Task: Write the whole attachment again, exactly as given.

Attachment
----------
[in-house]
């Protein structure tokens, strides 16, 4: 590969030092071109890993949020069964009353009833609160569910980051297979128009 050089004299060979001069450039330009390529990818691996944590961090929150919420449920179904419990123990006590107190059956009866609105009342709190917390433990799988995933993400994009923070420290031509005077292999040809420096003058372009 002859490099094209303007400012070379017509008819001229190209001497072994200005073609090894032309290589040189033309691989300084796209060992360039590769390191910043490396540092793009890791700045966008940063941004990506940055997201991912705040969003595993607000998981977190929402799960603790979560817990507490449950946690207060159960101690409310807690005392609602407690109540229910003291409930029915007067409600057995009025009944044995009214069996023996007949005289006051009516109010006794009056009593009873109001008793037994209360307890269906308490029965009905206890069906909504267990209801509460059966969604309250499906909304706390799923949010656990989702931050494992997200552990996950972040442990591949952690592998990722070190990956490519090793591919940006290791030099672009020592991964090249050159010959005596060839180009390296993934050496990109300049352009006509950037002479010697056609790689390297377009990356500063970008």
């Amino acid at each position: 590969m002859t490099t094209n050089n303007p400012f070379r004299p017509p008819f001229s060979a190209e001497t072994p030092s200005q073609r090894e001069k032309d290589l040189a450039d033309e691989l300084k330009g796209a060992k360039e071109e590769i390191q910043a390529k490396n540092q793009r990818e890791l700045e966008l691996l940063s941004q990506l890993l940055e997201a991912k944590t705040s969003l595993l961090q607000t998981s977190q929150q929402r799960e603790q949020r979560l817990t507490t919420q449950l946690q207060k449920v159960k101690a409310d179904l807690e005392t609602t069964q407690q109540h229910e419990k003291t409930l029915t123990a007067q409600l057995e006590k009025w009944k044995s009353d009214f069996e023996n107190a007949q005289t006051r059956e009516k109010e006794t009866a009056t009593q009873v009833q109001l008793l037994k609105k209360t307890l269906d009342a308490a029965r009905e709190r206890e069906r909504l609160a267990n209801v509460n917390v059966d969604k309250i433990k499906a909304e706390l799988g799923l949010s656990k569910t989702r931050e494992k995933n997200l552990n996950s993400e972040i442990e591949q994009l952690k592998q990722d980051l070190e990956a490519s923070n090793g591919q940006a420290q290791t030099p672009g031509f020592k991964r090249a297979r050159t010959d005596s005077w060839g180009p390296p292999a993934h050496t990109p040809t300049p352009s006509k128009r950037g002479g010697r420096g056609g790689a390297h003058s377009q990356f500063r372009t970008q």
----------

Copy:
[in-house]
């Protein structure tokens, strides 16, 4: 590969030092071109890993949020069964009353009833609160569910980051297979128009 050089004299060979001069450039330009390529990818691996944590961090929150919420449920179904419990123990006590107190059956009866609105009342709190917390433990799988995933993400994009923070420290031509005077292999040809420096003058372009 002859490099094209303007400012070379017509008819001229190209001497072994200005073609090894032309290589040189033309691989300084796209060992360039590769390191910043490396540092793009890791700045966008940063941004990506940055997201991912705040969003595993607000998981977190929402799960603790979560817990507490449950946690207060159960101690409310807690005392609602407690109540229910003291409930029915007067409600057995009025009944044995009214069996023996007949005289006051009516109010006794009056009593009873109001008793037994209360307890269906308490029965009905206890069906909504267990209801509460059966969604309250499906909304706390799923949010656990989702931050494992997200552990996950972040442990591949952690592998990722070190990956490519090793591919940006290791030099672009020592991964090249050159010959005596060839180009390296993934050496990109300049352009006509950037002479010697056609790689390297377009990356500063970008």
């Amino acid at each position: 590969m002859t490099t094209n050089n303007p400012f070379r004299p017509p008819f001229s060979a190209e001497t072994p030092s200005q073609r090894e001069k032309d290589l040189a450039d033309e691989l300084k330009g796209a060992k360039e071109e590769i390191q910043a390529k490396n540092q793009r990818e890791l700045e966008l691996l940063s941004q990506l890993l940055e997201a991912k944590t705040s969003l595993l961090q607000t998981s977190q929150q929402r799960e603790q949020r979560l817990t507490t919420q449950l946690q207060k449920v159960k101690a409310d179904l807690e005392t609602t069964q407690q109540h229910e419990k003291t409930l029915t123990a007067q409600l057995e006590k009025w009944k044995s009353d009214f069996e023996n107190a007949q005289t006051r059956e009516k109010e006794t009866a009056t009593q009873v009833q109001l008793l037994k609105k209360t307890l269906d009342a308490a029965r009905e709190r206890e069906r909504l609160a267990n209801v509460n917390v059966d969604k309250i433990k499906a909304e706390l799988g799923l949010s656990k569910t989702r931050e494992k995933n997200l552990n996950s993400e972040i442990e591949q994009l952690k592998q990722d980051l070190e990956a490519s923070n090793g591919q940006a420290q290791t030099p672009g031509f020592k991964r090249a297979r050159t010959d005596s005077w060839g180009p390296p292999a993934h050496t990109p040809t300049p352009s006509k128009r950037g002479g010697r420096g056609g790689a390297h003058s377009q990356f500063r372009t970008q």